The strikingly similar political strategies to engage and control stakeholders that were employed by the German and later the Swiss governments might well be counted as instances of strategic learning. Our study also shows that, with respect to the introduction of DRGs, politics played only a limited role. DRGs fitted into this approach.

Moreover, once the political decision had been made, implementation was largely a technical matter. It involved experts and managers. DRGs are not regarded an issue on which these bodies compete for support or attention. On the assumption that, because they are perceived to have less ideological baggage and, so, diffuse more easily across countries, we suggest that it would be useful to look at learning and transfer with respect some other of the more technical policies that, like DRGs, have been components of health care reforms.

We point to reference pricing, to risk adjustment schemes, and even to recent advances in health technology assessment. Volume 62 , Issue 4. If you do not receive an email within 10 minutes, your email address may not be registered, and you may need to create a new Wiley Online Library account. If the address matches an existing account you will receive an email with instructions to retrieve your username. Free Access.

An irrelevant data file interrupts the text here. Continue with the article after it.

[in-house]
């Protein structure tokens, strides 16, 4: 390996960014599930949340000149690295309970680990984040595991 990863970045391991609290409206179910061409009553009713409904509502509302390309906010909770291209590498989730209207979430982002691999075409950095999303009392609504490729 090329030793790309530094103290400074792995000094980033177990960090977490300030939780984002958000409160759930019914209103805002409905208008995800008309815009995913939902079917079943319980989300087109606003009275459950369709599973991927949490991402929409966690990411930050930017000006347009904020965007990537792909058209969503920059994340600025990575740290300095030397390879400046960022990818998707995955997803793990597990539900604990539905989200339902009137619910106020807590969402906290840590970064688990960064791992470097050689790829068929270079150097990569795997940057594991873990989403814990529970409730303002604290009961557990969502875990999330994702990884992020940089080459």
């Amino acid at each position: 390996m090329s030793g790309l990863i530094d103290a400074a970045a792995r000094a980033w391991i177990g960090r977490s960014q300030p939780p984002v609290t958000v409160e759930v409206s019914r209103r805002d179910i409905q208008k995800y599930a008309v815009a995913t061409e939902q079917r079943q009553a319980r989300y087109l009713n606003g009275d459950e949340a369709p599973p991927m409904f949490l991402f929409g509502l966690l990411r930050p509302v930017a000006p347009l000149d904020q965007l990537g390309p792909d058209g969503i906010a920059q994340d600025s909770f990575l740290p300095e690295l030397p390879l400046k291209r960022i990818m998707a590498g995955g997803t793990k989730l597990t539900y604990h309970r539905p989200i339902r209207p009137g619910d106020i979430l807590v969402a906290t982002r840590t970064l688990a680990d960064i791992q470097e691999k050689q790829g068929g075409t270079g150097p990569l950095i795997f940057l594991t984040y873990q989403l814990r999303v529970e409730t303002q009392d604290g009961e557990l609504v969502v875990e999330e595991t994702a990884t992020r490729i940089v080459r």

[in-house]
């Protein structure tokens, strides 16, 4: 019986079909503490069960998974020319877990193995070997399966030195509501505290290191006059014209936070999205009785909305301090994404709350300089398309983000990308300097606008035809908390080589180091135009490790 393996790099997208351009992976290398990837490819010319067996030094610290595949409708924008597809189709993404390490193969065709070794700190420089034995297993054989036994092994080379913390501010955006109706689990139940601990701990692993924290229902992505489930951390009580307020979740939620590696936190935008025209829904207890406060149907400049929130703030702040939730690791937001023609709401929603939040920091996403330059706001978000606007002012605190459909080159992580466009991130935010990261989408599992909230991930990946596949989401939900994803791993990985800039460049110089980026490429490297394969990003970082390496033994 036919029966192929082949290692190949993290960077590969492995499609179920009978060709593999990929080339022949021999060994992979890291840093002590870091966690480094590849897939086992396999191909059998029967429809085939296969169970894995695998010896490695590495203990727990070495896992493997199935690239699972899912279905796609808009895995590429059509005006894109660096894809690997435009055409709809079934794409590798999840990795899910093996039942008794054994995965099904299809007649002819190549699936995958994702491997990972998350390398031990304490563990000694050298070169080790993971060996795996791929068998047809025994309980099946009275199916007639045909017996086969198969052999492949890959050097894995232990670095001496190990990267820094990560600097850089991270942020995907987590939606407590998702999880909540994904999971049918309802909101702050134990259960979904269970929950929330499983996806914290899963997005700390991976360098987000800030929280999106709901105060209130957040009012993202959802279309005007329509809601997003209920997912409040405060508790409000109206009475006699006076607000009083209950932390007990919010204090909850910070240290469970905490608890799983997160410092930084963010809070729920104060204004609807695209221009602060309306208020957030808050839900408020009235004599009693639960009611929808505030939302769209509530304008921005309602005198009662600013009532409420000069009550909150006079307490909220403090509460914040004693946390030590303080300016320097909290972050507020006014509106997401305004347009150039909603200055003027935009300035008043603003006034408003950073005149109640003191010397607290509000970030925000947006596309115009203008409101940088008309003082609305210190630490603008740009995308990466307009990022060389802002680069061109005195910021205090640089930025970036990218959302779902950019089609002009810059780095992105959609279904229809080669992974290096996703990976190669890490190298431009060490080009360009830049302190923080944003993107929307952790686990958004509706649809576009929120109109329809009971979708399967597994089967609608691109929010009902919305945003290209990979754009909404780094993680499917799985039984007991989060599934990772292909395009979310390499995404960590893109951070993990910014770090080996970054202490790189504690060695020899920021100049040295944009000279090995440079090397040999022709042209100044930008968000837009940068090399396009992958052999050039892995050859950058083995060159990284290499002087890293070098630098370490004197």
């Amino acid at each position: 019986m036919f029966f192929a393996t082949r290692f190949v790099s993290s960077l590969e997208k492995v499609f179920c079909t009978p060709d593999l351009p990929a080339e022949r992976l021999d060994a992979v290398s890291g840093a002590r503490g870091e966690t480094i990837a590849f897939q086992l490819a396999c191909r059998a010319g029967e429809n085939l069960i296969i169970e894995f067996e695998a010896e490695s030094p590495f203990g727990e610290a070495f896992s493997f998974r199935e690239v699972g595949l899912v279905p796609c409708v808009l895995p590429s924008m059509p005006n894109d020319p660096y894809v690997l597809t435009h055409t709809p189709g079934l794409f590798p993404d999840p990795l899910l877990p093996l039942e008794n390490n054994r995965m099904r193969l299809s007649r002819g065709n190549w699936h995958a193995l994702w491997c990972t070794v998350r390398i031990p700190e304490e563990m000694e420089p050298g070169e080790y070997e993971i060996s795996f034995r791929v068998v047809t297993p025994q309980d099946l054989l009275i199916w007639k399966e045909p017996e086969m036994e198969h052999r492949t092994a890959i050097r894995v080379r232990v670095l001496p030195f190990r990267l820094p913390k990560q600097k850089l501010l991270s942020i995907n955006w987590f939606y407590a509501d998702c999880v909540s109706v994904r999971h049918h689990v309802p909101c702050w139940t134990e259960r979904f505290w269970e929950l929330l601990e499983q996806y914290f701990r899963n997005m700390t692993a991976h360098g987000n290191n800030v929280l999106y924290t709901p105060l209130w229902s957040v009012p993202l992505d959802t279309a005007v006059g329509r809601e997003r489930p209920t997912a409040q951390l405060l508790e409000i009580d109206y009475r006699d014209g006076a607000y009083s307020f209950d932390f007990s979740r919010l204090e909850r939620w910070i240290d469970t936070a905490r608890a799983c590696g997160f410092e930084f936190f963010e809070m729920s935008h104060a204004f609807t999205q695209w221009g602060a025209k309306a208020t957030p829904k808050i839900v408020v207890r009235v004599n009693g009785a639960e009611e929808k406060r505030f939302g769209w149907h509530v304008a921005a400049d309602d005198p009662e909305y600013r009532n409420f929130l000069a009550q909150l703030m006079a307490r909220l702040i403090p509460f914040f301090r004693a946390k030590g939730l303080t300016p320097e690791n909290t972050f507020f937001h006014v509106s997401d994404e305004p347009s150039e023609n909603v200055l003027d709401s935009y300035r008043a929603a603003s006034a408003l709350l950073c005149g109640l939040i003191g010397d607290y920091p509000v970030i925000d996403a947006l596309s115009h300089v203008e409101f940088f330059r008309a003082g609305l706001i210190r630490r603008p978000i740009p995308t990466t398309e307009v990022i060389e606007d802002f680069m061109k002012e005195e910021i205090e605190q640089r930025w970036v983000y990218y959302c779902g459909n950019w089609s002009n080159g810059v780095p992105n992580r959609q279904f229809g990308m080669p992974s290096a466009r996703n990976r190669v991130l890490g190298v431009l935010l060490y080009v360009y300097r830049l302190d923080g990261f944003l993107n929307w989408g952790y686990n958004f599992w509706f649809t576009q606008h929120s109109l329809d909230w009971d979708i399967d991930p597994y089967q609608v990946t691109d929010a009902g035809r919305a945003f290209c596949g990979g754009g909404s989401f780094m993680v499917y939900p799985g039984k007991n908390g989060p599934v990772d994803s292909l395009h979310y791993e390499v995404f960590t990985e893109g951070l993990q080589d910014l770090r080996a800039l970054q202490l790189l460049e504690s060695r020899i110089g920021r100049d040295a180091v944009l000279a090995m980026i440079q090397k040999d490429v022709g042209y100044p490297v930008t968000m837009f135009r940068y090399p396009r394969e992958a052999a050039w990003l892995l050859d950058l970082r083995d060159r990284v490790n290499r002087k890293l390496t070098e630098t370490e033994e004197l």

Thinking About Social Policy: The German Tradition

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The diffusion of Diagnosis Related Groups and the interests of relevant actors DRGs aim to define hospital services as analogous to commercial products and serve to inform decisions about hospital funding, management, planning, and utilization review Rodrigues, Source: OECD ; own calculations. The Netherlands In the search for new policy tools, a delegation of the Dutch Ministry of Health visited the Yale University group in the late s.

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Altersbilder im Wandel